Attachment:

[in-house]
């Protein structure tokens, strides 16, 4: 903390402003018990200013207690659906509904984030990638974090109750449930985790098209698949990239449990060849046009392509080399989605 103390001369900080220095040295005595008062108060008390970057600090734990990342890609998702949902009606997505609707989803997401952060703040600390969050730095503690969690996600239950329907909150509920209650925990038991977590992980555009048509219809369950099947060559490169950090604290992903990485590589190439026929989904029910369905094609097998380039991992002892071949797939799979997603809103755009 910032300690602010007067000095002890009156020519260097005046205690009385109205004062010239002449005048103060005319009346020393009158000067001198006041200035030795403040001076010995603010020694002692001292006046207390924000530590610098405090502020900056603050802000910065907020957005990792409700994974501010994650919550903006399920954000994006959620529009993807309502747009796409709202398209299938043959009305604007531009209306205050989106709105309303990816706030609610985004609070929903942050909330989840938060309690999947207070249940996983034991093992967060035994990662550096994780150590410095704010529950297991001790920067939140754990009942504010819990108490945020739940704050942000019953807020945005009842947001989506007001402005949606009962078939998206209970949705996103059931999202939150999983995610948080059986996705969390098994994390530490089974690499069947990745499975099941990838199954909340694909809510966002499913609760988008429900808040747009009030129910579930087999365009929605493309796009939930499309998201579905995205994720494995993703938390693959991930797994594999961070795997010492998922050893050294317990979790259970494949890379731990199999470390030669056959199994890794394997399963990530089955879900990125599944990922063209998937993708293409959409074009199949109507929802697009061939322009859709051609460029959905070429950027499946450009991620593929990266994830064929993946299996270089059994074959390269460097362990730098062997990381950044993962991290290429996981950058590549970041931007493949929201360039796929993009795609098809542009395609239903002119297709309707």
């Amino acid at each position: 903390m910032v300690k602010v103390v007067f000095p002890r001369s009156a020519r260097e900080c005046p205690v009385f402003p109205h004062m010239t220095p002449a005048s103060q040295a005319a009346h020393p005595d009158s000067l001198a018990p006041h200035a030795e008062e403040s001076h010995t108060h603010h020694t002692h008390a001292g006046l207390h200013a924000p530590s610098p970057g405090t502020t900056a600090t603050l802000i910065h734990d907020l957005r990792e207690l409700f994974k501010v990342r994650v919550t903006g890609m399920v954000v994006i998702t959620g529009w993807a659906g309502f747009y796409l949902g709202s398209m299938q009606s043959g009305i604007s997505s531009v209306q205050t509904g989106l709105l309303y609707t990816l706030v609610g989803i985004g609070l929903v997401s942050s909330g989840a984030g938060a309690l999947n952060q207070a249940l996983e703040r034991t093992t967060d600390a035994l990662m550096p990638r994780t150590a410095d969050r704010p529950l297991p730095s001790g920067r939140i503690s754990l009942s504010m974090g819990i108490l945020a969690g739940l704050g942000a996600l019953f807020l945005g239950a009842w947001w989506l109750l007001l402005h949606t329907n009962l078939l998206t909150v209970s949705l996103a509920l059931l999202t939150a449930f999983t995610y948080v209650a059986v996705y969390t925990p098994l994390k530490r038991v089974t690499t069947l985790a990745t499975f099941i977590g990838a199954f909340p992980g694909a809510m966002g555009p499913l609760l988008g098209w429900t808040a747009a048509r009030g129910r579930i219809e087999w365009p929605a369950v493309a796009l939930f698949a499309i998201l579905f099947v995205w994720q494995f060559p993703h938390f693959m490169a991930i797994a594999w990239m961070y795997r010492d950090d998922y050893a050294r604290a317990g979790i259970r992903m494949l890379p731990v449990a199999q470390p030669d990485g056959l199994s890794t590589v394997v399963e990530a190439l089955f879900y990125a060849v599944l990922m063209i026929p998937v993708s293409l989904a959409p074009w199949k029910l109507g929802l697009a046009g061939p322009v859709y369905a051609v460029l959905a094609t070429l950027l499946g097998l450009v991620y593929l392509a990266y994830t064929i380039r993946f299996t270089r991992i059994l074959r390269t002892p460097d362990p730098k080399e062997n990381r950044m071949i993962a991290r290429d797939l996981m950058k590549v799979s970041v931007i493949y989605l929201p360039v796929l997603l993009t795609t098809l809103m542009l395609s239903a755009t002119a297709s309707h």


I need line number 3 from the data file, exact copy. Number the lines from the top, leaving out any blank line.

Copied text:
């Amino acid at each position: 903390m910032v300690k602010v103390v007067f000095p002890r001369s009156a020519r260097e900080c005046p205690v009385f402003p109205h004062m010239t220095p002449a005048s103060q040295a005319a009346h020393p005595d009158s000067l001198a018990p006041h200035a030795e008062e403040s001076h010995t108060h603010h020694t002692h008390a001292g006046l207390h200013a924000p530590s610098p970057g405090t502020t900056a600090t603050l802000i910065h734990d907020l957005r990792e207690l409700f994974k501010v990342r994650v919550t903006g890609m399920v954000v994006i998702t959620g529009w993807a659906g309502f747009y796409l949902g709202s398209m299938q009606s043959g009305i604007s997505s531009v209306q205050t509904g989106l709105l309303y609707t990816l706030v609610g989803i985004g609070l929903v997401s942050s909330g989840a984030g938060a309690l999947n952060q207070a249940l996983e703040r034991t093992t967060d600390a035994l990662m550096p990638r994780t150590a410095d969050r704010p529950l297991p730095s001790g920067r939140i503690s754990l009942s504010m974090g819990i108490l945020a969690g739940l704050g942000a996600l019953f807020l945005g239950a009842w947001w989506l109750l007001l402005h949606t329907n009962l078939l998206t909150v209970s949705l996103a509920l059931l999202t939150a449930f999983t995610y948080v209650a059986v996705y969390t925990p098994l994390k530490r038991v089974t690499t069947l985790a990745t499975f099941i977590g990838a199954f909340p992980g694909a809510m966002g555009p499913l609760l988008g098209w429900t808040a747009a048509r009030g129910r579930i219809e087999w365009p929605a369950v493309a796009l939930f698949a499309i998201l579905f099947v995205w994720q494995f060559p993703h938390f693959m490169a991930i797994a594999w990239m961070y795997r010492d950090d998922y050893a050294r604290a317990g979790i259970r992903m494949l890379p731990v449990a199999q470390p030669d990485g056959l199994s890794t590589v394997v399963e990530a190439l089955f879900y990125a060849v599944l990922m063209i026929p998937v993708s293409l989904a959409p074009w199949k029910l109507g929802l697009a046009g061939p322009v859709y369905a051609v460029l959905a094609t070429l950027l499946g097998l450009v991620y593929l392509a990266y994830t064929i380039r993946f299996t270089r991992i059994l074959r390269t002892p460097d362990p730098k080399e062997n990381r950044m071949i993962a991290r290429d797939l996981m950058k590549v799979s970041v931007i493949y989605l929201p360039v796929l997603l993009t795609t098809l809103m542009l395609s239903a755009t002119a297709s309707h």